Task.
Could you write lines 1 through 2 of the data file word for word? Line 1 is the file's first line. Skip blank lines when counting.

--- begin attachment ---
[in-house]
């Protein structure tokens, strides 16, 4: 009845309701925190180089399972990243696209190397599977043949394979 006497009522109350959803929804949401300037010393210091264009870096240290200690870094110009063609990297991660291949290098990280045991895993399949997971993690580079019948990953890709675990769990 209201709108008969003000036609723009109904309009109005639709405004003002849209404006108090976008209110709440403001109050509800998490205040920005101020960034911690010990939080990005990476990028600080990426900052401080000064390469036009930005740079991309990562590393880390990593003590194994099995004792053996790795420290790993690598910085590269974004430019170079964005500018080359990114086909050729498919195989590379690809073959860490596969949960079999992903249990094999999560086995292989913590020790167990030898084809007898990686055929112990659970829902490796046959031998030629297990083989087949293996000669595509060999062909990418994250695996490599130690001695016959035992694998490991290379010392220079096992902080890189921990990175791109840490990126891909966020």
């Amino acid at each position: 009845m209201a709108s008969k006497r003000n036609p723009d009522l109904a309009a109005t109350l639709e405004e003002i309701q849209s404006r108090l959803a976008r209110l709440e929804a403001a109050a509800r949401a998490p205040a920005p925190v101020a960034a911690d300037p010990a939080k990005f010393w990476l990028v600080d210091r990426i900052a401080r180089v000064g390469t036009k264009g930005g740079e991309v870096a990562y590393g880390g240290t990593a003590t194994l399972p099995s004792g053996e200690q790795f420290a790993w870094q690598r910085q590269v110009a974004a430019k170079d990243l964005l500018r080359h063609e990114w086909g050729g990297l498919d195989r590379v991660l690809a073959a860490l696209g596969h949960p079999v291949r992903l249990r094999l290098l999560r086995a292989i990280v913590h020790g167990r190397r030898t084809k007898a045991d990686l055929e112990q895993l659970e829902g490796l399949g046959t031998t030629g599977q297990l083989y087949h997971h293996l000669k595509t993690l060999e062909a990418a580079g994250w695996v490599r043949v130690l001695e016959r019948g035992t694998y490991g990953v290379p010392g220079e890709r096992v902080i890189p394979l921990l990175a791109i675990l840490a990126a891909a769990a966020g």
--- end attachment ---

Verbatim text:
[in-house]
């Protein structure tokens, strides 16, 4: 009845309701925190180089399972990243696209190397599977043949394979 006497009522109350959803929804949401300037010393210091264009870096240290200690870094110009063609990297991660291949290098990280045991895993399949997971993690580079019948990953890709675990769990 209201709108008969003000036609723009109904309009109005639709405004003002849209404006108090976008209110709440403001109050509800998490205040920005101020960034911690010990939080990005990476990028600080990426900052401080000064390469036009930005740079991309990562590393880390990593003590194994099995004792053996790795420290790993690598910085590269974004430019170079964005500018080359990114086909050729498919195989590379690809073959860490596969949960079999992903249990094999999560086995292989913590020790167990030898084809007898990686055929112990659970829902490796046959031998030629297990083989087949293996000669595509060999062909990418994250695996490599130690001695016959035992694998490991290379010392220079096992902080890189921990990175791109840490990126891909966020």